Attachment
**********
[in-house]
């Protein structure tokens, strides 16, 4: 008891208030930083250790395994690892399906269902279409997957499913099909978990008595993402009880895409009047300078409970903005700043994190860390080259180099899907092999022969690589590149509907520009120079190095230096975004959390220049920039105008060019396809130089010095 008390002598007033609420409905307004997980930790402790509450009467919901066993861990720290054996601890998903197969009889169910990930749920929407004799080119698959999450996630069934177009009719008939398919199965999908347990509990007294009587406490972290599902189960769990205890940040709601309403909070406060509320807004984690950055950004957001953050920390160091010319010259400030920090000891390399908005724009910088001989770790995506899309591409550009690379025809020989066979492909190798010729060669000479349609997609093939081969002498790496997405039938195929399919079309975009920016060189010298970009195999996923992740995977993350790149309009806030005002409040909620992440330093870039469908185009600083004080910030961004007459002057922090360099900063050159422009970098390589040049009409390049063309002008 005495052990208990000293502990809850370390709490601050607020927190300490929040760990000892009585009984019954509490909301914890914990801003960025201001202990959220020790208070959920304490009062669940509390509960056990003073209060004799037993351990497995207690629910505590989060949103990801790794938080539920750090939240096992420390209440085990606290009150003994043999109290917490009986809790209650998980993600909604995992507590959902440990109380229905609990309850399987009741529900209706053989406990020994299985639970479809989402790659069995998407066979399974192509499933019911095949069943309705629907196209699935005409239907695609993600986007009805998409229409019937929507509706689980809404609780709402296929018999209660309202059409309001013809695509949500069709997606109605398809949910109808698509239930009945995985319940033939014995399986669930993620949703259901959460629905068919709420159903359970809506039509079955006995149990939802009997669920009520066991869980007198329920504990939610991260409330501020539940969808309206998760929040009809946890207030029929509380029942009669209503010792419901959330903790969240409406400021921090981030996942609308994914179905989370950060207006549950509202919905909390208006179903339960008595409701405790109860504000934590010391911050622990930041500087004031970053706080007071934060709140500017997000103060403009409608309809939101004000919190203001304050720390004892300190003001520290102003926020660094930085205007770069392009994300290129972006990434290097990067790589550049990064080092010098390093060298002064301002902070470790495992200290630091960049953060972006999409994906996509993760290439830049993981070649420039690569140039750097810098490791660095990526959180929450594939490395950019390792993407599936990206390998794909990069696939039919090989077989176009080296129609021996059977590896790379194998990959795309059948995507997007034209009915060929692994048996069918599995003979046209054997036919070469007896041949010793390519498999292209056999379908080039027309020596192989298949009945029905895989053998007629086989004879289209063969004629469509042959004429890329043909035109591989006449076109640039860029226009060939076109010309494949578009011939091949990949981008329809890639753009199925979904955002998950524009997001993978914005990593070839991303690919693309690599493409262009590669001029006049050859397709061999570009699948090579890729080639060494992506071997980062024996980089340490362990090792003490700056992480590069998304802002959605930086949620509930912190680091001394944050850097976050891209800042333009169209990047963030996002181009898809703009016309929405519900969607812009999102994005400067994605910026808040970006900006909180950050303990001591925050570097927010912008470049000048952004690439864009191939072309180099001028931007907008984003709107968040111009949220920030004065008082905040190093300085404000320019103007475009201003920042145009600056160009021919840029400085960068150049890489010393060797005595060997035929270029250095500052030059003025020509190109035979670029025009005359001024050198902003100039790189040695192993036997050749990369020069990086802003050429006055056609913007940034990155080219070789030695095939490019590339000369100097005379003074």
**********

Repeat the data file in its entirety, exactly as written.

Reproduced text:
[in-house]
């Protein structure tokens, strides 16, 4: 008891208030930083250790395994690892399906269902279409997957499913099909978990008595993402009880895409009047300078409970903005700043994190860390080259180099899907092999022969690589590149509907520009120079190095230096975004959390220049920039105008060019396809130089010095 008390002598007033609420409905307004997980930790402790509450009467919901066993861990720290054996601890998903197969009889169910990930749920929407004799080119698959999450996630069934177009009719008939398919199965999908347990509990007294009587406490972290599902189960769990205890940040709601309403909070406060509320807004984690950055950004957001953050920390160091010319010259400030920090000891390399908005724009910088001989770790995506899309591409550009690379025809020989066979492909190798010729060669000479349609997609093939081969002498790496997405039938195929399919079309975009920016060189010298970009195999996923992740995977993350790149309009806030005002409040909620992440330093870039469908185009600083004080910030961004007459002057922090360099900063050159422009970098390589040049009409390049063309002008 005495052990208990000293502990809850370390709490601050607020927190300490929040760990000892009585009984019954509490909301914890914990801003960025201001202990959220020790208070959920304490009062669940509390509960056990003073209060004799037993351990497995207690629910505590989060949103990801790794938080539920750090939240096992420390209440085990606290009150003994043999109290917490009986809790209650998980993600909604995992507590959902440990109380229905609990309850399987009741529900209706053989406990020994299985639970479809989402790659069995998407066979399974192509499933019911095949069943309705629907196209699935005409239907695609993600986007009805998409229409019937929507509706689980809404609780709402296929018999209660309202059409309001013809695509949500069709997606109605398809949910109808698509239930009945995985319940033939014995399986669930993620949703259901959460629905068919709420159903359970809506039509079955006995149990939802009997669920009520066991869980007198329920504990939610991260409330501020539940969808309206998760929040009809946890207030029929509380029942009669209503010792419901959330903790969240409406400021921090981030996942609308994914179905989370950060207006549950509202919905909390208006179903339960008595409701405790109860504000934590010391911050622990930041500087004031970053706080007071934060709140500017997000103060403009409608309809939101004000919190203001304050720390004892300190003001520290102003926020660094930085205007770069392009994300290129972006990434290097990067790589550049990064080092010098390093060298002064301002902070470790495992200290630091960049953060972006999409994906996509993760290439830049993981070649420039690569140039750097810098490791660095990526959180929450594939490395950019390792993407599936990206390998794909990069696939039919090989077989176009080296129609021996059977590896790379194998990959795309059948995507997007034209009915060929692994048996069918599995003979046209054997036919070469007896041949010793390519498999292209056999379908080039027309020596192989298949009945029905895989053998007629086989004879289209063969004629469509042959004429890329043909035109591989006449076109640039860029226009060939076109010309494949578009011939091949990949981008329809890639753009199925979904955002998950524009997001993978914005990593070839991303690919693309690599493409262009590669001029006049050859397709061999570009699948090579890729080639060494992506071997980062024996980089340490362990090792003490700056992480590069998304802002959605930086949620509930912190680091001394944050850097976050891209800042333009169209990047963030996002181009898809703009016309929405519900969607812009999102994005400067994605910026808040970006900006909180950050303990001591925050570097927010912008470049000048952004690439864009191939072309180099001028931007907008984003709107968040111009949220920030004065008082905040190093300085404000320019103007475009201003920042145009600056160009021919840029400085960068150049890489010393060797005595060997035929270029250095500052030059003025020509190109035979670029025009005359001024050198902003100039790189040695192993036997050749990369020069990086802003050429006055056609913007940034990155080219070789030695095939490019590339000369100097005379003074």